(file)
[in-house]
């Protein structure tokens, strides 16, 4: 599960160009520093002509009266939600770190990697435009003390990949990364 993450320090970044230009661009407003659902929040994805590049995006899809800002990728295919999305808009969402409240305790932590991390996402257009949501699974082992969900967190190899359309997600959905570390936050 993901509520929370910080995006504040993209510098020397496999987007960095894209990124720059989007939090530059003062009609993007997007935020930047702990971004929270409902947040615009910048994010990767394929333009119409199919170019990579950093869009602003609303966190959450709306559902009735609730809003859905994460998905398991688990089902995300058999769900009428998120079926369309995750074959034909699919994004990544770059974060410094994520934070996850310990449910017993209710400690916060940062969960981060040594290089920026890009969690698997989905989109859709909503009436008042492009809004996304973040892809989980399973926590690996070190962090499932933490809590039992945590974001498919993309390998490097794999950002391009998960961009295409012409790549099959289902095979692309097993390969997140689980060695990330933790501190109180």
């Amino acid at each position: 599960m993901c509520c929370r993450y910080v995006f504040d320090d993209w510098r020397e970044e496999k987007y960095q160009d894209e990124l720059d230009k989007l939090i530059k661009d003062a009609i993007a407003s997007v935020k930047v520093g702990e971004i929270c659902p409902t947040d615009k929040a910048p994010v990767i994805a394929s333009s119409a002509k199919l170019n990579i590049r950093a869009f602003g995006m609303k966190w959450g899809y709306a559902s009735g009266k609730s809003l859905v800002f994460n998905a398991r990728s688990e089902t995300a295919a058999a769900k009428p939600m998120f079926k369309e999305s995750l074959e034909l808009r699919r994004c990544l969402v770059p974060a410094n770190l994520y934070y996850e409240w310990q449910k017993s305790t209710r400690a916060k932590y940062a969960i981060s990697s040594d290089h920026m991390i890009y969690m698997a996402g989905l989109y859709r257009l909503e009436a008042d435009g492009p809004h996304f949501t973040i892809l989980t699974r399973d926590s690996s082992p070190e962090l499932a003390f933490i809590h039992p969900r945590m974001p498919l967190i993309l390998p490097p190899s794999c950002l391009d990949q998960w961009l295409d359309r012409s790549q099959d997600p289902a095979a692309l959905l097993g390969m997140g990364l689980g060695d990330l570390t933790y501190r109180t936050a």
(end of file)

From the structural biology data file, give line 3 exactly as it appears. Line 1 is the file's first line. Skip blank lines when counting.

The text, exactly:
């Amino acid at each position: 599960m993901c509520c929370r993450y910080v995006f504040d320090d993209w510098r020397e970044e496999k987007y960095q160009d894209e990124l720059d230009k989007l939090i530059k661009d003062a009609i993007a407003s997007v935020k930047v520093g702990e971004i929270c659902p409902t947040d615009k929040a910048p994010v990767i994805a394929s333009s119409a002509k199919l170019n990579i590049r950093a869009f602003g995006m609303k966190w959450g899809y709306a559902s009735g009266k609730s809003l859905v800002f994460n998905a398991r990728s688990e089902t995300a295919a058999a769900k009428p939600m998120f079926k369309e999305s995750l074959e034909l808009r699919r994004c990544l969402v770059p974060a410094n770190l994520y934070y996850e409240w310990q449910k017993s305790t209710r400690a916060k932590y940062a969960i981060s990697s040594d290089h920026m991390i890009y969690m698997a996402g989905l989109y859709r257009l909503e009436a008042d435009g492009p809004h996304f949501t973040i892809l989980t699974r399973d926590s690996s082992p070190e962090l499932a003390f933490i809590h039992p969900r945590m974001p498919l967190i993309l390998p490097p190899s794999c950002l391009d990949q998960w961009l295409d359309r012409s790549q099959d997600p289902a095979a692309l959905l097993g390969m997140g990364l689980g060695d990330l570390t933790y501190r109180t936050a």